Introduction

Peter Bobkowski and Karna Younger

What Is This Book About?

This online textbook has two goals:

  1. To help readers find information in places, mostly online, where they usually don’t look;
  2. To help readers evaluate the credibility of the information they find.

Who Is This Book For?

Although we wrote this textbook for a required college-level journalism course, anyone who navigates information on the Internet can benefit from the concepts and skills presented here.

The primary audience for this book starts with students in Journalism 302: Infomania, a course we teach at the University of Kansas. When they take this class, these students usually are in their second or third semesters in the William Allen White School of Journalism and Mass Communications. They have varied career aspirations. A few of them want to be “traditional” journalists, writing for online news sites, magazines, or newspapers. Some of them want to be broadcast journalists. Many of them want to work in strategic communications, which encompasses public relations, advertising, marketing, and related fields.

Why Did We Write This Book?

The Journalism 302 course was conceived originally as an introduction to journalistic research methods. It is also a companion to a media writing course in which students learn the conventions of presenting the information they gather. The initial goal of the course was to teach students who do their research almost exclusively with Google and Wikipedia to become familiar with other information sources, like scholarly and business databases.

Journalism 302 also is designated by the university as a critical thinking course. This means that students are expected to reflect on their own thinking, to question their assumptions, and to support their arguments with evidence. Students are challenged to identify their own information needs, and to examine the credibility of their sources within the context of their current and future work as professional communicators.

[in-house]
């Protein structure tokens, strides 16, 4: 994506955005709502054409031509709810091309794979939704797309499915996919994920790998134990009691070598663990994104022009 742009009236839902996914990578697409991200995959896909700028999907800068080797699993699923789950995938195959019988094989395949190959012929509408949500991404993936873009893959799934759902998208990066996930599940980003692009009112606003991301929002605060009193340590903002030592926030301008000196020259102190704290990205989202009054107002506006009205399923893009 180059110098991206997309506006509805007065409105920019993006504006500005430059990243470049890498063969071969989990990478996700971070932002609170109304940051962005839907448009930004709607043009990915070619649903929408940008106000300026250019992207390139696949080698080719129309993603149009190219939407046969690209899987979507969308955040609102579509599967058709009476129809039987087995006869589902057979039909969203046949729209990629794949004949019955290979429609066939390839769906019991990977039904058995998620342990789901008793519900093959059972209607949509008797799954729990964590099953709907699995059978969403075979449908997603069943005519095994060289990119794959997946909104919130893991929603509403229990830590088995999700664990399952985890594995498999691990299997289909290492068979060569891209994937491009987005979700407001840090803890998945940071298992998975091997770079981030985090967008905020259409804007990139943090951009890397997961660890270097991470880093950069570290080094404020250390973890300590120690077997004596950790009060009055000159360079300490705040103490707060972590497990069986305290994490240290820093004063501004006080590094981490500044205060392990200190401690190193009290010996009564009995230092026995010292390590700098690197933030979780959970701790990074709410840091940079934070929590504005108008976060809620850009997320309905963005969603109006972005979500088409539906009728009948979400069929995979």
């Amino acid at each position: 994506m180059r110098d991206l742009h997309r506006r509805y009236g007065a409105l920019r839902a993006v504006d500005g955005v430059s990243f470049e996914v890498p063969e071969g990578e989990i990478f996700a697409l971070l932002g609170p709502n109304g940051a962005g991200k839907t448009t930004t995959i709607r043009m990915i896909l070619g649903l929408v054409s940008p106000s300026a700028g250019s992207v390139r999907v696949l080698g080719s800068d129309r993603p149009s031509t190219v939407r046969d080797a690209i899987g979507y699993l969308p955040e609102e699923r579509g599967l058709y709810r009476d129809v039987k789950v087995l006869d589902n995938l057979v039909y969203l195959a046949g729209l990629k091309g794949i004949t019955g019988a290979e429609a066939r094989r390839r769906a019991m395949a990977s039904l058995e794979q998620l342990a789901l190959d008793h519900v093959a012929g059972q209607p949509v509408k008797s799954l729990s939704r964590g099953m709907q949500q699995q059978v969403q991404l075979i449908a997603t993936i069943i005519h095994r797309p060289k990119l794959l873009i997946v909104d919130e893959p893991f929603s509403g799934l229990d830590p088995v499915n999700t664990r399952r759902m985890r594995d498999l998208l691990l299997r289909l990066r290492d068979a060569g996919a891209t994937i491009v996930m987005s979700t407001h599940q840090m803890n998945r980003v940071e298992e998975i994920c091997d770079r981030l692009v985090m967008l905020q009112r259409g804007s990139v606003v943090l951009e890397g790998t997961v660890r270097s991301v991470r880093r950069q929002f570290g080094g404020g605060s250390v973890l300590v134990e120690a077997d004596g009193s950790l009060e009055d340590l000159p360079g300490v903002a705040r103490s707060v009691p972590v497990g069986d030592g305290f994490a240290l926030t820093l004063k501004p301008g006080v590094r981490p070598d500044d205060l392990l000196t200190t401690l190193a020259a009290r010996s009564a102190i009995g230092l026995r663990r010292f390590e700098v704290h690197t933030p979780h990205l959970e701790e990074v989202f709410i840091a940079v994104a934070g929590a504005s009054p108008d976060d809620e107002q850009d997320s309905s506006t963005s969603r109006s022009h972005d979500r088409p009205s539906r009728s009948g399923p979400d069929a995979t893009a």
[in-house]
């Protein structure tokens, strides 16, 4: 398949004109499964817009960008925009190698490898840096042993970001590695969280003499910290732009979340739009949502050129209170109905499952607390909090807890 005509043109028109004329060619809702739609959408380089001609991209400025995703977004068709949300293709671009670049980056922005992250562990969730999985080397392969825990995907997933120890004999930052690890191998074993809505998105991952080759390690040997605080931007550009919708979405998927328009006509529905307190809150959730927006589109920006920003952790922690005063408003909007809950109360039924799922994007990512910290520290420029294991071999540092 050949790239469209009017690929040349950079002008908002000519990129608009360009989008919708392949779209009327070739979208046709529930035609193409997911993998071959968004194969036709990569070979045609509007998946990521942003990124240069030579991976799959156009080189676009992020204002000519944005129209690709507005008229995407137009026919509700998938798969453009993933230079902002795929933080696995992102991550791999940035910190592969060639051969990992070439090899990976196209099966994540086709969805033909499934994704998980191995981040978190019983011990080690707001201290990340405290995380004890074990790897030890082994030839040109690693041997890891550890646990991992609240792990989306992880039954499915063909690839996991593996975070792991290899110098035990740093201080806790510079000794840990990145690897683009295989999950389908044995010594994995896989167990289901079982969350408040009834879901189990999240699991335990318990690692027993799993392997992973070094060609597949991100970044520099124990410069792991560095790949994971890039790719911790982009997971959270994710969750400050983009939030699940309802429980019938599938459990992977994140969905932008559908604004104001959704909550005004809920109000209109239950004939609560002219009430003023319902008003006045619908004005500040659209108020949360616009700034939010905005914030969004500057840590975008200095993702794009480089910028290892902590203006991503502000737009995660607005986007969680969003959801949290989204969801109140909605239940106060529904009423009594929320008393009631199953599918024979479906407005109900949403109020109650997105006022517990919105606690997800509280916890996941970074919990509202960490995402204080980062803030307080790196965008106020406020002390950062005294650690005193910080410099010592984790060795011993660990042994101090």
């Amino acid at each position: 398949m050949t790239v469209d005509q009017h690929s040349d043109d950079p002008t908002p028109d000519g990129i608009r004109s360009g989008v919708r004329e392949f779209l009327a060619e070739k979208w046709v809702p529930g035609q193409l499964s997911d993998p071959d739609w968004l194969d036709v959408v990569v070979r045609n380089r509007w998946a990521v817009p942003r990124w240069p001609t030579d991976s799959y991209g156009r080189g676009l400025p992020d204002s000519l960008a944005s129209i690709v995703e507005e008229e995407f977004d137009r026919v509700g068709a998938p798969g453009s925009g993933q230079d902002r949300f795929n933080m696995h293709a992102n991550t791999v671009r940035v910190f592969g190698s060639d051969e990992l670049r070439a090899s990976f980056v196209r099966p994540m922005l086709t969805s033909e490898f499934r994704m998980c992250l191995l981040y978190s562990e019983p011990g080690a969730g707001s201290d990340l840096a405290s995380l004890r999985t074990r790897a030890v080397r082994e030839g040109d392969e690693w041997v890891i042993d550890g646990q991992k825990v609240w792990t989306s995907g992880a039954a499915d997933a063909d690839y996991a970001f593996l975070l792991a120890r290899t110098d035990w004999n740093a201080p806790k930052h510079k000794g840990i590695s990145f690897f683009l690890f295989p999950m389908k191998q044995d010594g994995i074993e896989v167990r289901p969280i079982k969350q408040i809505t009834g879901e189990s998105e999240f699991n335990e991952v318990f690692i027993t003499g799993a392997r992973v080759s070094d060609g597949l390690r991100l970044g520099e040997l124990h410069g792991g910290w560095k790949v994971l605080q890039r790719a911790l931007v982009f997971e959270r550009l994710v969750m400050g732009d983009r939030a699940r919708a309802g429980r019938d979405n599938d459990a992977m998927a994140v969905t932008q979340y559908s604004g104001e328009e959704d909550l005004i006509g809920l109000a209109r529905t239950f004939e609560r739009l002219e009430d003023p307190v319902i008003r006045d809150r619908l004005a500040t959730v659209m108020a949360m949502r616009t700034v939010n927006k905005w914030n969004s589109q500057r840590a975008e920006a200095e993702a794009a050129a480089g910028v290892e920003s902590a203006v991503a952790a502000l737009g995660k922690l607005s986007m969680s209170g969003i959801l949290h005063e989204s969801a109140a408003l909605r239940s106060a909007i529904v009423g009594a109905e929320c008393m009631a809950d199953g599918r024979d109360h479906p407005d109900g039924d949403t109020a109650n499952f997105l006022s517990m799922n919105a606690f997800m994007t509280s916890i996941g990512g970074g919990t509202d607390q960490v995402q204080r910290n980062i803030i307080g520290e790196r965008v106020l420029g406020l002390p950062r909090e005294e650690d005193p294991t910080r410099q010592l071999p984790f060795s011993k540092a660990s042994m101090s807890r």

Over time, and in conversations with colleagues at the University of Kansas Libraries, it became clear that Journalism 302 is an information literacy course. Information literacy, according to the Association of College and Research Libraries (ACRL) definition, is about how individuals find information, understand its sources and structure, evaluate it critically, and use it responsibly (or don’t use it). Information literacy has been a key concern for library and information scientists for several decades. In our case, ACRL’s concept that the authority of information is constructed and contextual aligned well with the concept of credibility, which had become a unifying theme in the Journalism 302 course.

To teach information literacy and journalism practice, we needed a textbook that would deconstruct the process of judging the credibility or authority of sources, and that would align with the professional standards of journalism. As we searched for textbooks and other instructional materials, however, we concluded that there wasn’t anything on the market that met our students’ needs and the goals of this class.

This textbook, therefore, is the result of a collaboration between journalism and library faculty. It is an illustration of what happens when concepts developed in library science and instruction get applied to a specific field, in this case, journalism education. Our overarching intent in writing this book was to help undergraduate journalists develop the skills and a skeptical stance for accessing, evaluating, and using information, and in the process, to build their own authority as credible communication practitioners.

What Is in This Book?

The book is structured chronologically and topically, using the order in which concepts and skills are presented in the Journalism 302 course.

The first section focuses on the research process by breaking down the concepts and skills that are essential to assessing and contextualizing the authority of information. To begin, we define and explore the concept of credibility as it relates to practicing journalism. In the next chapters, we walk readers through the fundamentals of developing a topic, using search strategies, collecting evidence, and attributing the sources of information in writing.

Section 2 covers several approaches to evaluating the credibility of sources. We reinforce the link between evaluating sources and students’ own credibility, by encouraging students to approach every source with the question, “If I use this source in my writing, will it contribute to or diminish my own credibility?” Over four chapters, and a chapter on bias, we deconstruct and present several methods for engaging in the credibility assessment process. We provide step-by-step instructions and examples of identifying specific credibility cues, collecting evidence, conducting the assessment, and presenting a conclusion. Our methods are based on those presented in the 2017 online textbook, “Web Literacy for Student Fact-Checkers” by Mike Caulfield, and in the 2010 article, “Using a Targeted Rubric to Deepen Direct Assessment of College Students’ Abilities to Evaluate the Credibility of Sources” by Erin Daniels, published in the journal College & Undergraduate Libraries.